Nasturtiums are always tucked into my vegetable garden. They are bountiful seed producers, and although I give away plenty, I still always have huge envelopes stuffed with seeds…so I’m a bit free with the sowing. I love how they bloom abundantly and beautifully right up until frost takes them.
You can eat the green seeds, if you’re so inclined – they are fabulous pickled if you’re into their unique peppery taste. The flowers have the same flavour, albeit milder, and are often used in green salads. This year, I was keen on making an infused vinegar with them, along the lines of the one I make from chive flowers.
All you need are two ingredients and a clean, sterilized jar with a tightly fitting lid and you’re good to go. Wash the nasturtium blossoms to get rid of all the insects and soil and other assorted things we don’t want to eat, then pack them tightly into a mason jar. Add white wine vinegar (my recommendation) or plain white vinegar and seal the jar. Place it in a cool, dark cupboard for about two weeks, then strain the flowers from the vinegar and discard them. Label the vinegar and keep it in the fridge. Aim to use it up within two to three months.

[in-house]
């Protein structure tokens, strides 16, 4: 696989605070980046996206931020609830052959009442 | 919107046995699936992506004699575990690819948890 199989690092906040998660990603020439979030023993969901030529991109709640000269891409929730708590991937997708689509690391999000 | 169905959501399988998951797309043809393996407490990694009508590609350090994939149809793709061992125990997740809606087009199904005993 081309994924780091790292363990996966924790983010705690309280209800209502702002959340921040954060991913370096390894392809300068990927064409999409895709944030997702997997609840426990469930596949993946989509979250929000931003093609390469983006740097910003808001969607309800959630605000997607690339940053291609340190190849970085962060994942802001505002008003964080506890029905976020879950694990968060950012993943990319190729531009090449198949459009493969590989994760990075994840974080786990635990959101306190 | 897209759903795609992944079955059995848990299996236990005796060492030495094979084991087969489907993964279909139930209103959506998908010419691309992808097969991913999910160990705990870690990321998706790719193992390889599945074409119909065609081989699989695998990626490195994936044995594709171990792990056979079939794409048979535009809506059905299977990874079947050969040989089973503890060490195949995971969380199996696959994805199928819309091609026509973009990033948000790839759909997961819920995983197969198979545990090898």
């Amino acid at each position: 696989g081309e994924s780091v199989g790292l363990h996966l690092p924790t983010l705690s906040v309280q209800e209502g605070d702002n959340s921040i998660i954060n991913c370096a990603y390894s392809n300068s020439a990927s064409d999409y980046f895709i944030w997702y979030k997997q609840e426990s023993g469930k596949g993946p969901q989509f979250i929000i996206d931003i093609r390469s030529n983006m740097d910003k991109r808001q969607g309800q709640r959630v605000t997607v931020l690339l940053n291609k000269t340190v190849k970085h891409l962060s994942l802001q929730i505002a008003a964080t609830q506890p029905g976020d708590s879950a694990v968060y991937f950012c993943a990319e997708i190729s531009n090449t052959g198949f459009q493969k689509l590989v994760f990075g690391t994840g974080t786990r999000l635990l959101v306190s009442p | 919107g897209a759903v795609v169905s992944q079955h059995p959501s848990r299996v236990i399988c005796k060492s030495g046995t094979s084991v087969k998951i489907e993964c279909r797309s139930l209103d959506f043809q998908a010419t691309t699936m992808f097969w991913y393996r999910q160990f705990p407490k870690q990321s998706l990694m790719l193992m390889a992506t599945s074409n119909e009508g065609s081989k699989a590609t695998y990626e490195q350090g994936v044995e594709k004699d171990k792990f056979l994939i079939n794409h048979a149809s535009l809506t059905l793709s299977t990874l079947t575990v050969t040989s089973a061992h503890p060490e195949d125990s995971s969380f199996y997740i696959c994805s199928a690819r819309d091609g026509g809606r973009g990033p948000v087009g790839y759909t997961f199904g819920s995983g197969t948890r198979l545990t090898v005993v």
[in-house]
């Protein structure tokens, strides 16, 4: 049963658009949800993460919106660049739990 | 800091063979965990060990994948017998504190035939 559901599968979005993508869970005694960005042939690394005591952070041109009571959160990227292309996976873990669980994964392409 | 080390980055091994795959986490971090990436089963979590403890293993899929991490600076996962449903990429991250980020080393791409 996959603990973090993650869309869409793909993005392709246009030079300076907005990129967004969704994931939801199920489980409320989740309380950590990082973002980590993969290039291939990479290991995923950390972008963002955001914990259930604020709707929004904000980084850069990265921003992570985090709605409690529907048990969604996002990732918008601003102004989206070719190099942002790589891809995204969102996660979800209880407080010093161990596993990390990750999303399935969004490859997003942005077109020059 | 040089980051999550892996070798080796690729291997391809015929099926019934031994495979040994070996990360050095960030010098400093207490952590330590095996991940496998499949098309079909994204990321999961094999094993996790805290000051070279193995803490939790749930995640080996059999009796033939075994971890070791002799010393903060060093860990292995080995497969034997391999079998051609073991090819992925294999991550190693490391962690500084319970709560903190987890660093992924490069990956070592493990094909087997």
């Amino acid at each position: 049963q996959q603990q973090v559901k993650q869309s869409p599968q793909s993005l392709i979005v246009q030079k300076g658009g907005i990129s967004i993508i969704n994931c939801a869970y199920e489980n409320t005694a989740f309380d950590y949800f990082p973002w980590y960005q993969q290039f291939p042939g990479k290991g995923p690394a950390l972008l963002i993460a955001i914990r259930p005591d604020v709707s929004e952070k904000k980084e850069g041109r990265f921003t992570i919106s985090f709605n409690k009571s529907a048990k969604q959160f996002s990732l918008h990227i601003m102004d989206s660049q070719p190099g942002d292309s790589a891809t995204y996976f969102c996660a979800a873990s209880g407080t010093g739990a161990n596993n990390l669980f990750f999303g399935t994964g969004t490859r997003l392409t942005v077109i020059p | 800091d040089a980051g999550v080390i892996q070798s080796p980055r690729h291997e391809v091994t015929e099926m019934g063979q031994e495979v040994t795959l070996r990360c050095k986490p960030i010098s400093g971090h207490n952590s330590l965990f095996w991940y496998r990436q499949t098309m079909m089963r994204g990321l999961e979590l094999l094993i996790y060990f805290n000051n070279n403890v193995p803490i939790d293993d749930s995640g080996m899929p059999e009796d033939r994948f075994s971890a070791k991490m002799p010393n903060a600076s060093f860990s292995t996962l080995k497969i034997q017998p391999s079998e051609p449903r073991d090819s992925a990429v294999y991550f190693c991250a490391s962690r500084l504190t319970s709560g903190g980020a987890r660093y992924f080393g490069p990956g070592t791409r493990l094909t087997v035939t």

Do you grow nasturtiums in your garden? Do you eat them?
The seeds are called “poor man’s capers”! I grow them every year for their color, vinegar and slight peppery taste in salads. I like the dark red kind as ithey makes a very pretty vinegar. They are bright and cheerful flowers, especially when the sun hits them 🙂
That is new to me and it sounds delicious. We grow nasturtiums in the winter here and I’ll be starting mine at the end of September.
We have grown nasturtiums before but not in the last few years. Never even Knew you could use them like that – I had no idea they were an “edible” flower. I will let hubby know this and see if he wants to try during next year’s growing season. Thank you for the interesting fact.
Ik zet ze alle jaren maar gebruik d bloemen niet laat ze gewoon hun gang gaan
I have always grown nasturtium, but no; I do not eat many of them.
I love them in my salads, and never thought about pickling the seeds, a must try this year